ExEm Foam in the fallopian tube will appear as an echogenic line along the length of the tube on the image.
A fallopian tube is classified as occluded if ExEm Foam is not observed to pass from the tube and spill into the peritoneal cavity. As secondary findings, (1) there may be no bright line due to no flow into the fallopian tube, or (2) the tubal lumen may appear distended and contrast flow might be observed only in the intramural or isthmic part of the tube.
Dosage Forms And Strengths
Intrauterine Foam, single-dose kit containing:
- Syringe A: one syringe with 5 mL clear Gel [polymer-type A (hydoxyethyl cellulose), glycerin and purified water]
- Syringe B: one syringe with 5 mL Sterile Purified Water
- One Combifix Adaptor (coupling device)
When prepared as directed ExEm Foam will contain between 10,000 to 127,000 bubbles per mL.
ExEm Foam is supplied as a single-dose kit, NDC 73254-310-01. Each kit contains:
- Syringe A: One sterile syringe containing 5 mL of clear Gel [polymer-type A (hydoxyethyl cellulose), glycerin and purified water
- Syringe B: One sterile syringe containing 5 mL of Sterile Purified Water
- One sterile Combifix Adaptor (coupling device)
Storage And Handling
Store the kit and components at controlled room temperature between 20° to 25°C (68° to 77°F); [see USP Controlled Room Temperature]; excursions permitted at 15° to 30°C (59° to 86°F). Do not store in refrigerator. Do not freeze.
Manufactured for and Distrbuted By: ExEm Foam Inc. 228 East 45th Street, Suite 9E New York, NY 10017. Revised: Nov 2019
Clinical Trials Experience
Because clinical trials are conducted under widely varying conditions, adverse reaction rates observed in the clinical trials of a drug may not reflect the rates observed in practice.
The common adverse reactions associated with ExEm Foam when used as indicated in sonohysterosalpingography are: pelvic and abdominal pain; vasovagal reactions and associated symptoms such as nausea and faintness; and post-procedure spotting.
The following adverse reactions have been identified during post-approval use of (air polymer-type A) intrauterine foam outside of the United States. Because these reactions are reported voluntarily from a population of uncertain size, it is not always possible to reliably estimate their frequency or establish a causal relationship to drug exposure:
No Information provided
Included as part of the PRECAUTIONS section.
Risk For Fetal Harm
ExEm Foam is contraindicated for use in pregnancy due to the potential risk of fetal harm from an intrauterine procedure. To ensure that the patient is not pregnant prior to ExEm Foam administration, confirm that the patient has a negative pregnancy test within the 24 hours before ExEm Foam administration and confirm that the patient is in the pre-ovulatory phase of her menstrual cycle (cycle days 6 through 11) [see CONTRAINDICATIONS].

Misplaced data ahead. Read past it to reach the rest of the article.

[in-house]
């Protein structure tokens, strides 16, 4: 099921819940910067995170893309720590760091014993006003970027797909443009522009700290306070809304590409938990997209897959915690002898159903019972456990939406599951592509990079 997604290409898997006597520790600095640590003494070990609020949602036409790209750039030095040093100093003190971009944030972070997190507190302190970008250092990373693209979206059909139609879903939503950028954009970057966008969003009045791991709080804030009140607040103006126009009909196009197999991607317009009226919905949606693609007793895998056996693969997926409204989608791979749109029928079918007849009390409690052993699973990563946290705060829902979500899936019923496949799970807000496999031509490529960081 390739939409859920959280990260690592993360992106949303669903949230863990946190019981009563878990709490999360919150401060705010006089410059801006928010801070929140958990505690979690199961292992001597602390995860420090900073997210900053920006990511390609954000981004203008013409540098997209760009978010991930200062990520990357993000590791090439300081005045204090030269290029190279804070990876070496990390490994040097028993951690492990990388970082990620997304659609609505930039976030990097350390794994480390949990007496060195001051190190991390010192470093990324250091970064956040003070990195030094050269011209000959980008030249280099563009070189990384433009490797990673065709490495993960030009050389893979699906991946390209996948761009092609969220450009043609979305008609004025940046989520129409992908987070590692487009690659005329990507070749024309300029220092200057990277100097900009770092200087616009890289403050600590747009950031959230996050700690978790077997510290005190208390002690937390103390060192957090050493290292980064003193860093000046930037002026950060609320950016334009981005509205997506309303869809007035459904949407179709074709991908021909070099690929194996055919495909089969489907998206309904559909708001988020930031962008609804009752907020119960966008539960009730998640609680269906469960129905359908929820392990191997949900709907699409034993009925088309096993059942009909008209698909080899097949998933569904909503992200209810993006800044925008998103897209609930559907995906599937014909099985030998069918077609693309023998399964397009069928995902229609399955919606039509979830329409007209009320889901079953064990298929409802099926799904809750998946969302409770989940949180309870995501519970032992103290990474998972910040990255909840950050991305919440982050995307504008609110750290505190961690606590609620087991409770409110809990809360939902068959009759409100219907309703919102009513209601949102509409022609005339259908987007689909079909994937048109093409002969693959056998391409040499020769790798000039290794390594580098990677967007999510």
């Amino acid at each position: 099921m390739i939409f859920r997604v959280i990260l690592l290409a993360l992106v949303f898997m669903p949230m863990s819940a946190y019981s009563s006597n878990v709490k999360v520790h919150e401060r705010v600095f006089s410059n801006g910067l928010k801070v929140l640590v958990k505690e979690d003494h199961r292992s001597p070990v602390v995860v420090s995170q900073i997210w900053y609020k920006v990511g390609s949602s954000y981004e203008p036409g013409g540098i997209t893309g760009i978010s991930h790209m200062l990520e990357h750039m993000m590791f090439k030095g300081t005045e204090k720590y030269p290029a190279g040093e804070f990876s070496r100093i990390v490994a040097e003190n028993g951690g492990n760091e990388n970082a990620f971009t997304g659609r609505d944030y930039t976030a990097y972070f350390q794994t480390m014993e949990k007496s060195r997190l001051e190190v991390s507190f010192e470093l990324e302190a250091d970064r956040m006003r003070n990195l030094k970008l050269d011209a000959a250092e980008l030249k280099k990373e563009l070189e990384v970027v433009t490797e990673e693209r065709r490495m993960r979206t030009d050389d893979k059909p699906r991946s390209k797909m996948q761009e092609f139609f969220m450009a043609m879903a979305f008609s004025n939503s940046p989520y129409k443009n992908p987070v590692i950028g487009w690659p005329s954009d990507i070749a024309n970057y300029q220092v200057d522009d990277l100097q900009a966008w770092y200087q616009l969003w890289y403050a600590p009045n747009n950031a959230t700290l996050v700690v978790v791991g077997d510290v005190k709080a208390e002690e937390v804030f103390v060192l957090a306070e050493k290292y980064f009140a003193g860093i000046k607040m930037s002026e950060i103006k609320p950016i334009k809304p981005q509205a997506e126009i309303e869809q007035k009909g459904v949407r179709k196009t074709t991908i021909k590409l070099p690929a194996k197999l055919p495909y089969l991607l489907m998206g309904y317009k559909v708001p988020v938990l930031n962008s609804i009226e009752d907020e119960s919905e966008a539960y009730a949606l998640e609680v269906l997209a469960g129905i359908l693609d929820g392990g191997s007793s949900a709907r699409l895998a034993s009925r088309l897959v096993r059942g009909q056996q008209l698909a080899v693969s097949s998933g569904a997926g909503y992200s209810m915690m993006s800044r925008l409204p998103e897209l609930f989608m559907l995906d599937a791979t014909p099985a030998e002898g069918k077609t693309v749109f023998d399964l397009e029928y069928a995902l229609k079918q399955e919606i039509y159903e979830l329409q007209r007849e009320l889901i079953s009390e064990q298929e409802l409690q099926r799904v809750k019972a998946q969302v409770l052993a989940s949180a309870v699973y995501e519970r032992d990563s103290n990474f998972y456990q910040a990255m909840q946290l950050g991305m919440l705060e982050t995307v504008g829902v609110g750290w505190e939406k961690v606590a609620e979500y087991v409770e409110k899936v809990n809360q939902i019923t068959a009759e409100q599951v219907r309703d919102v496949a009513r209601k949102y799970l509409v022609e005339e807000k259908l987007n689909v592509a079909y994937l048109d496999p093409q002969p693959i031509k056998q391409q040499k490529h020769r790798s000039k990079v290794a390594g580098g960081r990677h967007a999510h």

Risk For Post-Procedure Gynecologic Infections
There is a risk of post-procedure gynecological infections when ExEm Foam is used in sonohysterosalpingography. ExEm Foam is contraindicated for use in patients with known or suspected genital tract inflammation or infections (e.g. including pelvic inflammatory disease (PID) or suspected sexually transmitted disease) even if the patient is receiving antimicrobial therapy. ExEm Foam is contraindicated in patients who have had a gynecologic procedure within the past 30 days (e.g. curettage or conization) due to the risk of post-procedure infections [see CONTRAINDICATIONS and ADVERSE REACTIONS].
Use In Specific Populations
ExEm Foam is contraindicated for use in pregnancy due to the potential risk to the fetus from an intrauterine procedure [see CONTRAINDICATIONS and WARNINGS AND PRECAUTIONS]. There are no available data on the use of ExEm Foam in pregnant women. Animal reproduction studies have not been conducted with ExEm Foam.
There are no data on the presence of the components used to generate ExEm Foam (glycerin and hydroxyethyl cellulose) in human milk, the effects on the breastfed infant, or the effects on milk production. No adverse effects in breastfed infants are anticipated following maternal administration of ExEm Foam, based on the wide safety margin for glycerol in infants and the expected negligible absorption of hydroxyethyl cellulose [see CLINICAL PHARMACOLOGY]. The developmental and health benefits of breastfeeding should be considered along with the motherâ€™s clinical need for ExEm Foam and any potential adverse effects on the breastfed infant from ExEm Foam or from the underlying maternal condition.